Yesterday, we looked at the most combined wins in the same year for the Mets and Yankees so today we will look at the worst. No surprise that the 1960s are well represented but it might be a bit of a shock to you that 1962, when the Mets won only 40 games, did not produce the lowest win total. Only four years from outside the 60s make this list and none this century.
Here are the Top 10 combined seasons of fewest Mets & Yankees victories.
10. 1963 155 Wins
The Mets improved 11 wins from their inaugural season but that still game them just 51 victories. Duke Snider led the team with a 115 OPS+ while Al Jackson set a franchise record with 13 Wins. Catcher Choo Choo Coleman tied for the team lead with 5 SB. Meanwhile, the Yankees won 104 games, the second time in three years they would crack the century mark but the last time they would reach that height until 1977.
9. 1964 152 Wins
The Mets edged up two wins from the year before but the Yankees dropped back five. George Altman (69 OPS+) and Roy McMillan (43) dragged down what otherwise was an average or better offense. However, the pitching was dreadful. Their top nine hurlers in terms of innings each posted an ERA+ beneath 100. Two of their three pitchers to log 200+ IP posted ERAs of 4.23 (Jack Fisher) and 4.26 (Jackson) – a surprise given this was the deadball 1960s and the Mets just moved into the pitcher’s park known as Shea Stadium.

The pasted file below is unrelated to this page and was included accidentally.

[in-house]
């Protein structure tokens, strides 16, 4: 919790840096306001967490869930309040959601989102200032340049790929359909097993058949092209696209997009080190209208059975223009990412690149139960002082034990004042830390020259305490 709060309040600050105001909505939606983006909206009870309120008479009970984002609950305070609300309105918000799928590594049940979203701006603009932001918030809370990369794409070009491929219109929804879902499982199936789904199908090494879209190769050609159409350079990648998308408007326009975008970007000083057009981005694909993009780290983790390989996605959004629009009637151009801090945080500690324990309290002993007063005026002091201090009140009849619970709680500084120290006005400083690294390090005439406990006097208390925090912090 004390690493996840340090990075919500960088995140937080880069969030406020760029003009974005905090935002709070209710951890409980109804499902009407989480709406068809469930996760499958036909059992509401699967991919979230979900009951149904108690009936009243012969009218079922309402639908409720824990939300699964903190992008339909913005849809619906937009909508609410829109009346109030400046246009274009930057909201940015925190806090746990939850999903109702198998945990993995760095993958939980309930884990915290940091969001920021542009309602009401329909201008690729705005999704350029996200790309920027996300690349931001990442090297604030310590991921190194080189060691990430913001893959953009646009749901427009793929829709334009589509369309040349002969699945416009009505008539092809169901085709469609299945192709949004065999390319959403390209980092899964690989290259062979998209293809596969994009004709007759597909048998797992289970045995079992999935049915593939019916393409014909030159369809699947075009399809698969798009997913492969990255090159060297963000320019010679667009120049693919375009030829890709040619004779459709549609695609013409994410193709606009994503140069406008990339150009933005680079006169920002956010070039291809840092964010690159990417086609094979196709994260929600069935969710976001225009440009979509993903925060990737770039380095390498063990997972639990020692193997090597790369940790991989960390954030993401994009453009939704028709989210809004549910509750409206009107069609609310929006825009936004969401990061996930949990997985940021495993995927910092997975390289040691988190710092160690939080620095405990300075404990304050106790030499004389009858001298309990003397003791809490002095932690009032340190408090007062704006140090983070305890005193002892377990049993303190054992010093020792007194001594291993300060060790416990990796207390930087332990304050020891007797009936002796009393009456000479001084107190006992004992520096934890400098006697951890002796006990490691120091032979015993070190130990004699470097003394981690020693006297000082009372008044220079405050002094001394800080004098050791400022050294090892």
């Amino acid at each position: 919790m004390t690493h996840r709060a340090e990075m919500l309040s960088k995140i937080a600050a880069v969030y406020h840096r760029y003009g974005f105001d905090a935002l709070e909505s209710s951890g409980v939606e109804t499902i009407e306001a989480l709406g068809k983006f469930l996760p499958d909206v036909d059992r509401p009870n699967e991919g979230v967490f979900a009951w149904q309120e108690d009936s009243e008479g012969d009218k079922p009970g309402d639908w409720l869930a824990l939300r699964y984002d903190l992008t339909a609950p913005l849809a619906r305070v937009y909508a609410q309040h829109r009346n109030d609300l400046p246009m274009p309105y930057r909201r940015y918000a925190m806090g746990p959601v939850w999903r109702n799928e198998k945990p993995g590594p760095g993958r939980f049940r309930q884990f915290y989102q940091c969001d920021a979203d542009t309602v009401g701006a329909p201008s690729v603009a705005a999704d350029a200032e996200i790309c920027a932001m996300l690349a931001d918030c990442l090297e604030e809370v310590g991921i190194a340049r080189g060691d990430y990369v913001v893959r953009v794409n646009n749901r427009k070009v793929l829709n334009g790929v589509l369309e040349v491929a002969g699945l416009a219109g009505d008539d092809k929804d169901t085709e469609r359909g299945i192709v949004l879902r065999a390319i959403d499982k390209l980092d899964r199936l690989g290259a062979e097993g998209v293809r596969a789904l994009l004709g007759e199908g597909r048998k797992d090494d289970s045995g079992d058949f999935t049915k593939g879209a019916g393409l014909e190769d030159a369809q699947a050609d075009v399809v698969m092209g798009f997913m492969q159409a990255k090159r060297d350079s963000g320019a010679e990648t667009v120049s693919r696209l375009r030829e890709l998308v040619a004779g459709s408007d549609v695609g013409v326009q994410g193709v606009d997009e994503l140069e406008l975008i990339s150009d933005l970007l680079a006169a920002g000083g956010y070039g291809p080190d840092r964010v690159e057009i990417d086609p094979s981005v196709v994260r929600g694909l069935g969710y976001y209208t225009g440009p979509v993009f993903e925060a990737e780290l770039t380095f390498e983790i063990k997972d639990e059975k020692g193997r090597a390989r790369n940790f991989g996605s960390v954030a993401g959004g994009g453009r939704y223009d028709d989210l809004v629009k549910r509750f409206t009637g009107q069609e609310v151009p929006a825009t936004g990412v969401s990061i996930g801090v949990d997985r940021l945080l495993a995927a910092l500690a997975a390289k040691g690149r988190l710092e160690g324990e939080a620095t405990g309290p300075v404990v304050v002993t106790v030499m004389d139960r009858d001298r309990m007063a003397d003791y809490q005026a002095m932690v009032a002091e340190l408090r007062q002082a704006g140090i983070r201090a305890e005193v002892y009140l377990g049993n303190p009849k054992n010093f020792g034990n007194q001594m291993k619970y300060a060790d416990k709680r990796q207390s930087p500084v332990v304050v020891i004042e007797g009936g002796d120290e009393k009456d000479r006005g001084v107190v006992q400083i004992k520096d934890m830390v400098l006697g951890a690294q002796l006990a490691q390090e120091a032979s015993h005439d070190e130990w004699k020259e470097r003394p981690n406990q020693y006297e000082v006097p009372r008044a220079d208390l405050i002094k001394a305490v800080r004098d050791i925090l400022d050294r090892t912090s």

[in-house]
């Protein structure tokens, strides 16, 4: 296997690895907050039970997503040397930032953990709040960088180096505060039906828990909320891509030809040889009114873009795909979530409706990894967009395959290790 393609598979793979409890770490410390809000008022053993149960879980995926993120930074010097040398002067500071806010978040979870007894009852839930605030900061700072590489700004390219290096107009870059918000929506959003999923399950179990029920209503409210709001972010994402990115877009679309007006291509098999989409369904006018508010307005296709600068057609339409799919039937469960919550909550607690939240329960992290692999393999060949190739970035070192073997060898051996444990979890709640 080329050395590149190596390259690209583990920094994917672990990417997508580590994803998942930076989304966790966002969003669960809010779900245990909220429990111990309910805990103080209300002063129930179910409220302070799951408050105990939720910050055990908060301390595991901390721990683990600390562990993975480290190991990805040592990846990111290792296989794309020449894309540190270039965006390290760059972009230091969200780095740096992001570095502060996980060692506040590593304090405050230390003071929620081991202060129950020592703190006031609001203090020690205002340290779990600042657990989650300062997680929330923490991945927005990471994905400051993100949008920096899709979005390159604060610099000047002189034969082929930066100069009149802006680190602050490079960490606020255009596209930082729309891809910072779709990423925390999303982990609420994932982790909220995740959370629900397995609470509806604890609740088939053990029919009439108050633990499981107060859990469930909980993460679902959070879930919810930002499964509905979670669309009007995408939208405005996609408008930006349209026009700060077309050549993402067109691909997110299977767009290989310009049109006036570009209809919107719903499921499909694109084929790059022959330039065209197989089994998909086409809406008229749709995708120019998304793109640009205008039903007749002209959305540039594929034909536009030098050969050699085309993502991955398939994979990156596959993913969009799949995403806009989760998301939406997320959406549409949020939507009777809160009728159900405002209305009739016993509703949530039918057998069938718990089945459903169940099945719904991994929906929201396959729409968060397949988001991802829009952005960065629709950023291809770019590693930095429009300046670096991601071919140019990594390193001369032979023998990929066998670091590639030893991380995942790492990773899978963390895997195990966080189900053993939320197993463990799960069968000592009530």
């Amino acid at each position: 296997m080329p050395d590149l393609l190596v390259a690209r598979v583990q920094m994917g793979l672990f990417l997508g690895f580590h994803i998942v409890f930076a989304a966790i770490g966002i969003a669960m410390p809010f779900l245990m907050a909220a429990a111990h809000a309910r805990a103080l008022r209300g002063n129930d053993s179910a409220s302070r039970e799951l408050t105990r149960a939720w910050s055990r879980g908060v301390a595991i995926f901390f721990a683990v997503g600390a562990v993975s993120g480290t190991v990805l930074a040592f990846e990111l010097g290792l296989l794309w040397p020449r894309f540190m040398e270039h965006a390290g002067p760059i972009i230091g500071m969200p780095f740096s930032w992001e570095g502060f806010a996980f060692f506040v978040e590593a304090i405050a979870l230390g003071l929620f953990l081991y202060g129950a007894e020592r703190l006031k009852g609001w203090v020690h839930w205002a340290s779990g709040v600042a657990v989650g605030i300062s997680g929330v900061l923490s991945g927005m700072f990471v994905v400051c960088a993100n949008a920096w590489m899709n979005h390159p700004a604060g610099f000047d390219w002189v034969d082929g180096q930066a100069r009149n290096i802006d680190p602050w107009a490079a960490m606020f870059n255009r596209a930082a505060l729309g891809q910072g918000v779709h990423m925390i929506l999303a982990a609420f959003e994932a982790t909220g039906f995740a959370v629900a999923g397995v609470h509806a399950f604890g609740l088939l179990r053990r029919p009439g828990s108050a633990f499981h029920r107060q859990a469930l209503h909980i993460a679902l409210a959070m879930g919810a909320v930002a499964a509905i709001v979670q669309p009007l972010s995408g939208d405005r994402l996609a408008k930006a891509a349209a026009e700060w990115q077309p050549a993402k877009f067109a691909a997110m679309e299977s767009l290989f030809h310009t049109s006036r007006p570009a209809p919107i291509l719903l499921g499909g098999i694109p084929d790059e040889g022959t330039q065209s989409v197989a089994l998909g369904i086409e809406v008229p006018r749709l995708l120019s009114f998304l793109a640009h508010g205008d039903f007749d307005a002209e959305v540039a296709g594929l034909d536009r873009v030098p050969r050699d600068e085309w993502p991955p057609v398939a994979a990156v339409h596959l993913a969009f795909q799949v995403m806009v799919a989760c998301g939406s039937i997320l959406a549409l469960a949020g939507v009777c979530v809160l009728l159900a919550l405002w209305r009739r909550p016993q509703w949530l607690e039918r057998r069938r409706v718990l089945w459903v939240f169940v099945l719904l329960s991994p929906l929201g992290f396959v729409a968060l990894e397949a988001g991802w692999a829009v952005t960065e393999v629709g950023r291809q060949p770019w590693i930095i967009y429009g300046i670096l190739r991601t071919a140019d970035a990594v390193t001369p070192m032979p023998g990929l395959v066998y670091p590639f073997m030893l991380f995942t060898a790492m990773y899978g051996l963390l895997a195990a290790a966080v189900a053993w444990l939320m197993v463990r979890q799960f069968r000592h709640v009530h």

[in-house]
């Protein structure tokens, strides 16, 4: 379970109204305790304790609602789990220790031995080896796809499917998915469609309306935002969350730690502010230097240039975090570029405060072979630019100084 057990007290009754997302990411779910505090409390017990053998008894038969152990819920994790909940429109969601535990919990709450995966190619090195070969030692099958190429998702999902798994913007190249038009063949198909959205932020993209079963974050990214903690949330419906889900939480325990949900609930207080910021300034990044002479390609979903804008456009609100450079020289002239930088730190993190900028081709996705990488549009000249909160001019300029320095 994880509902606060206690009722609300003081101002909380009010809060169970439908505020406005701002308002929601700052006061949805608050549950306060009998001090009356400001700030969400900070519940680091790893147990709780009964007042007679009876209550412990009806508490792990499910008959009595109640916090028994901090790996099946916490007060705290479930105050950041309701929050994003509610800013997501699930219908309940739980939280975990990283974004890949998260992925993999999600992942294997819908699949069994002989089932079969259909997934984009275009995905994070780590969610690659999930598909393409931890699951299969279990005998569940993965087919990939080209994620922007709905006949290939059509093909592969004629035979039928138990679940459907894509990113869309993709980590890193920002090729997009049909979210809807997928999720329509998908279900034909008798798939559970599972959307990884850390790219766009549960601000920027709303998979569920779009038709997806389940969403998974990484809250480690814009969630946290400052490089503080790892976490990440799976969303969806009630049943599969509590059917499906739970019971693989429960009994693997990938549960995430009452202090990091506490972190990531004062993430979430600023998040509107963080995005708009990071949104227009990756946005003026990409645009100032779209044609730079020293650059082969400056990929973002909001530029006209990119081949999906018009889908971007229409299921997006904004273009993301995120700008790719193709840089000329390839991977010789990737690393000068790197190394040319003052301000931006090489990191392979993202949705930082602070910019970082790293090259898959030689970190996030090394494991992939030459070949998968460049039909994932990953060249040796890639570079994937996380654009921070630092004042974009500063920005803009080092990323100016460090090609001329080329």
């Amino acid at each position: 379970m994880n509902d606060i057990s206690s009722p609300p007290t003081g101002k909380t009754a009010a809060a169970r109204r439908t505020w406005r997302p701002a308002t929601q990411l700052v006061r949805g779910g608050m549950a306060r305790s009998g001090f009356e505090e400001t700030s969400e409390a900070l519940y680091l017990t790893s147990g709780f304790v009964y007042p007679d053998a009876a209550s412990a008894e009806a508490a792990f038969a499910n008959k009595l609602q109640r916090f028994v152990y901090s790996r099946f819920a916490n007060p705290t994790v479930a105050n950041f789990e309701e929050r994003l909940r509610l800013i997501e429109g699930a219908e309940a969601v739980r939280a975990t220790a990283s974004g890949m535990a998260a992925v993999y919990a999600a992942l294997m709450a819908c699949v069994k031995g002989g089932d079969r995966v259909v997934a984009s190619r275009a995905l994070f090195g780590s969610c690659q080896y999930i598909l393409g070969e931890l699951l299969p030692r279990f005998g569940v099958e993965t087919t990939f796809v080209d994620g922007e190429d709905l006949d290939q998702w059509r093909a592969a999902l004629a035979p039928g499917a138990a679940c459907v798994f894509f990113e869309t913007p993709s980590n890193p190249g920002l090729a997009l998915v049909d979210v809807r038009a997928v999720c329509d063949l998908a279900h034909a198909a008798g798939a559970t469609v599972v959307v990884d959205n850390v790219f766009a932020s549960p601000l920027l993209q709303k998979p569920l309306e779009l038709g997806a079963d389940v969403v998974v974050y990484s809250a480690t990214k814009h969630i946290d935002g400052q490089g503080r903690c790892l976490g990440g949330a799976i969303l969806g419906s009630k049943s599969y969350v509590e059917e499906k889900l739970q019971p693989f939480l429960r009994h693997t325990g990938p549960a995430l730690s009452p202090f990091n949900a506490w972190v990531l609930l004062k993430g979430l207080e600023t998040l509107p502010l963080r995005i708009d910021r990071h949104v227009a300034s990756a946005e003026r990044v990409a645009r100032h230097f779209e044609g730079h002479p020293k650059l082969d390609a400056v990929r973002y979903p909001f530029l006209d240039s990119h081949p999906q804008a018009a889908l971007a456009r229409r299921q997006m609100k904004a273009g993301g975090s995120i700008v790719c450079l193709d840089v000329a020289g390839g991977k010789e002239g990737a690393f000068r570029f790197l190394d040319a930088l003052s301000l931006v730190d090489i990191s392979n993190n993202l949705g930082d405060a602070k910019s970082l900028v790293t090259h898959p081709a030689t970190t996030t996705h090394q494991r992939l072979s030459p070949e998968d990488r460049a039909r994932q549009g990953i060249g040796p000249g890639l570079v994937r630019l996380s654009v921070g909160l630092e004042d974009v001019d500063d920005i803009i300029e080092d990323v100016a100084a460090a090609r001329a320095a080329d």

T7. 1992 148 Wins
This was the last season that both New York teams finished below .500 for the year. The Mets won 72 games while the Yankees won 76. A pre-steroids Todd Hundley posted 7 HR and a 62 OPS+ while Dick Schofield recorded a 71 OPS+ as the team’s starting shortstop. Sid Fernandez, David Cone and Dwight Gooden combined to go 37-31 while the rest of the squad went 35-59, led by Anthony Young’s 2-14 mark. The Yankees had an okay offense but were dragged down by their pitching. However, their closer had an outstanding year, with 30 Saves, a 1.56 ERA and a 1.019 WHIP. Any guesses on who it was? Even Yankees fans might have a hard time remembering that it was Steve Farr.
T 7. 1991 148 Wins